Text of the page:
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The Government Shut Down and Its Impact on Public Health*

Written by Nili S. Yolin

In the early morning of October 1, 2013, the U.S. federal government officially went dark. The shutdown came in the aftermath of the Senate’s decisive vote to reject a House plan that would have kept the government funded for several more months but delayed implementation of key portions of the Affordable Care Act (ACA) for one year.

The impact of the shutdown will be felt across all healthcare sectors as many federal employees face furloughs of unknown duration. In particular, the Department of Health and Human Services (HHS) announced in its Contingency Staffing Plan that over half of its employees will be furloughed. HHS’s Plan is based upon federal guidance that allows agency programs to continue only if they either do not rely on annual appropriations, or they involve the safety of human life or the protection of property.[1]/ According to HHS, the following programs and services will continue:

  • Funding for Medicaid and the Child Health Insurance Program will continue uninterrupted because funding has already been set aside for these programs.
  • Funding for Medicare will likewise continue uninterrupted but only in the short term. If the political impasse stretches beyond several weeks, the program could be disrupted by the reduction in HHS staff.
  • The Centers for Medicare & Medicaid Services (CMS) will continue to implement the ACA, “including coordination between Medicaid and the Marketplace, as well as insurance rate reviews, and assessment of a portion of insurance premiums that are used on medical services.”[2]/
  • State and federal health insurance exchange programs will open as planned, though it is not clear how the information technology (IT) that underpins the exchanges will function since they are operated by government contractors.[3]/
  • The National Institute of Health (NIH) will continue to provide patient care for current NIH Clinical Center[4]/ patients.
  • The Food and Drug Administration (FDA) will be able to operate only for “vital activities” such as high risk recalls and other “critical public health issues.”
  • Substance Abuse and Mental Health Services Administration will continue programs such as the Suicide Prevention Lifeline using the balance of available grants.
  • Other programs supported through mandatory funding such as the Centers for Disease Control and Prevention (CDC) Global HIV/AIDS Program will continue.

However, several programs important to public health will be disrupted if a congressional compromise cannot soon be reached. For example:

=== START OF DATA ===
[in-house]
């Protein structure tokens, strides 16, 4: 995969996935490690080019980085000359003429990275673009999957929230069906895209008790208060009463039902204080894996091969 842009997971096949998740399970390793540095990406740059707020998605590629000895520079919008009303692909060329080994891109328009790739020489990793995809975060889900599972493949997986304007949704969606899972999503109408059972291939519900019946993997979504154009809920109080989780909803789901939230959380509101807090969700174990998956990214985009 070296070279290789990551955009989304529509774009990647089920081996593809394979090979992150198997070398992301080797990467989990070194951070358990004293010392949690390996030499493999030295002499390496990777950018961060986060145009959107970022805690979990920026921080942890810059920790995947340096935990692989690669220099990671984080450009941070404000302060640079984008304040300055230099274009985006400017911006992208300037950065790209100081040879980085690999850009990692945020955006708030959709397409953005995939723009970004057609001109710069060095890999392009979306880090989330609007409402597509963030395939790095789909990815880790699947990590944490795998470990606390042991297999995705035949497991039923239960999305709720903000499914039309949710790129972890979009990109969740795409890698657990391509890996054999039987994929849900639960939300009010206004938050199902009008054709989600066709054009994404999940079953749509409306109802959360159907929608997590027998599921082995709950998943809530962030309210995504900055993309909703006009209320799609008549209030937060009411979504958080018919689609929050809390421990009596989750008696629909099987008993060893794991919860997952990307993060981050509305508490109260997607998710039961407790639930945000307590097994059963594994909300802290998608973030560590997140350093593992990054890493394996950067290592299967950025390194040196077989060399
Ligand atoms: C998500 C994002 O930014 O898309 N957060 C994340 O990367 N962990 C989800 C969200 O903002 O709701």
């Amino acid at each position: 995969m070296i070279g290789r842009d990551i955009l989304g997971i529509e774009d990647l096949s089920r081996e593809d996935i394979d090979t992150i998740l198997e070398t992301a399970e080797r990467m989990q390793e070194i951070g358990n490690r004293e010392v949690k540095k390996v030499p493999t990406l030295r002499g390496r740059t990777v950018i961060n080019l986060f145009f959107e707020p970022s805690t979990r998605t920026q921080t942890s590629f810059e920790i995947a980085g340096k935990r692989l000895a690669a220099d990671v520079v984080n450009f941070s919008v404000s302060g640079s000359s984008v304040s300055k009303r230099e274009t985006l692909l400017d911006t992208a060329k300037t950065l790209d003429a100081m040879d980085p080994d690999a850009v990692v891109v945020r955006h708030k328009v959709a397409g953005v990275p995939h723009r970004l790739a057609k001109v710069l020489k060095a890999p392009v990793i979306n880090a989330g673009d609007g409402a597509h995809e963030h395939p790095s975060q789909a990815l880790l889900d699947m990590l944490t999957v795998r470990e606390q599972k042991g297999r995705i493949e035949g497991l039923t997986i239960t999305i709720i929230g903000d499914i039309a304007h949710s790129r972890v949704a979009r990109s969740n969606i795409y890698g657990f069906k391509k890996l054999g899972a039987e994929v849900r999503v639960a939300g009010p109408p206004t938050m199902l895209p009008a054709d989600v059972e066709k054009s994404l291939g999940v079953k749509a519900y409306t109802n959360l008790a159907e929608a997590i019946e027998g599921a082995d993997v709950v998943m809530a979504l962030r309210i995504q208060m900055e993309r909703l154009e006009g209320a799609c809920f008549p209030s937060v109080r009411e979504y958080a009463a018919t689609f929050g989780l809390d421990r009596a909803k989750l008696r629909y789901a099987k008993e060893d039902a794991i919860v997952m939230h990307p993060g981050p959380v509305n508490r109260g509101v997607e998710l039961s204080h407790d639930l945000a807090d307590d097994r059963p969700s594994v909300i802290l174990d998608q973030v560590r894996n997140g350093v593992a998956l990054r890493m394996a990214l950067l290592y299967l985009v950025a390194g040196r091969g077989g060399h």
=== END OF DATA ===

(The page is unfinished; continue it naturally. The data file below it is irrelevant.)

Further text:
• Outside of matters related to “imminent threats to the safety of human life or protection of property,” CMS, FDA, NIH and other federal agencies will not publish regulations or other guidance during the shutdown.
  • CMS will not fund task forces that work to prevent healthcare fraud and abuse, and will scale back on Medicare provider audits.
  • The CDC seasonal influenza program, which tracks flu outbreaks and certain infectious diseases, will come to a halt.
  • No new patients will be admitted to the NIH Clinical Center. NIH-funded researchers may continue to work for as long as their money holds out but additional funds will not be released during the shutdown.
  • The FDA will not be able to support much of its food safety activities, such as routine inspections and public notification programs. The FDA’s laboratory research and some compliance and enforcement activities will be suspended.
  • No action will be taken on any grants related to medical research, improvement of the healthcare system, and monitoring of substance abuse programs.

Although providers can take comfort in the fact that Medicare and Medicaid program reimbursement will proceed, a government shutdown for any period of time beyond three or four weeks could impede certain critical administrative functions, such as Medicare claims processing, and therefore impact their pocketbooks. Likewise, while substantial ACA implementation will continue, long term furloughs could affect certain components of the law (such as the exchanges) because they depend on government employees to help run the IT component, among other aspects of the program. Thus, the magnitude of the shutdown’s impact will depend on how long it endures.

*Copyright 2013, American Health Lawyers Association, Washington, DC. Reprint permission granted.

[1]/ Opinion of the Office of Legal Counsel, Department of Justice, Government Operations in the Event of a Lapse in Appropriations, 1995 WL 17216091 (Aug.16, 1995) at pp. 3-4: see also, Effect of Appropriations for Other Agencies and Branches on the Authority to Continue Department of Justice Functions During the Lapse in the Department’s Appropriations, 19 Op. O.L.C. 337, 1995 WL 917146 (Dec. 13, 1995).

[2]/ Contingency Staffing Plan, pp.2-3.

[3]/ CMS has not publicly stated whether the IT contracts are already issued and funded.

[4]/ The NIH Clinical Center is the agency’s research hospital.

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Karen S. Lovitch

Chair, Health Law Practice & Co-Chair, Health Care Enforcement Defense Practice

Karen advises industry clients on regulatory, transactional, operational, and enforcement matters. She has deep experience handling FCA investigations and qui tam litigation for laboratories and diagnostics companies.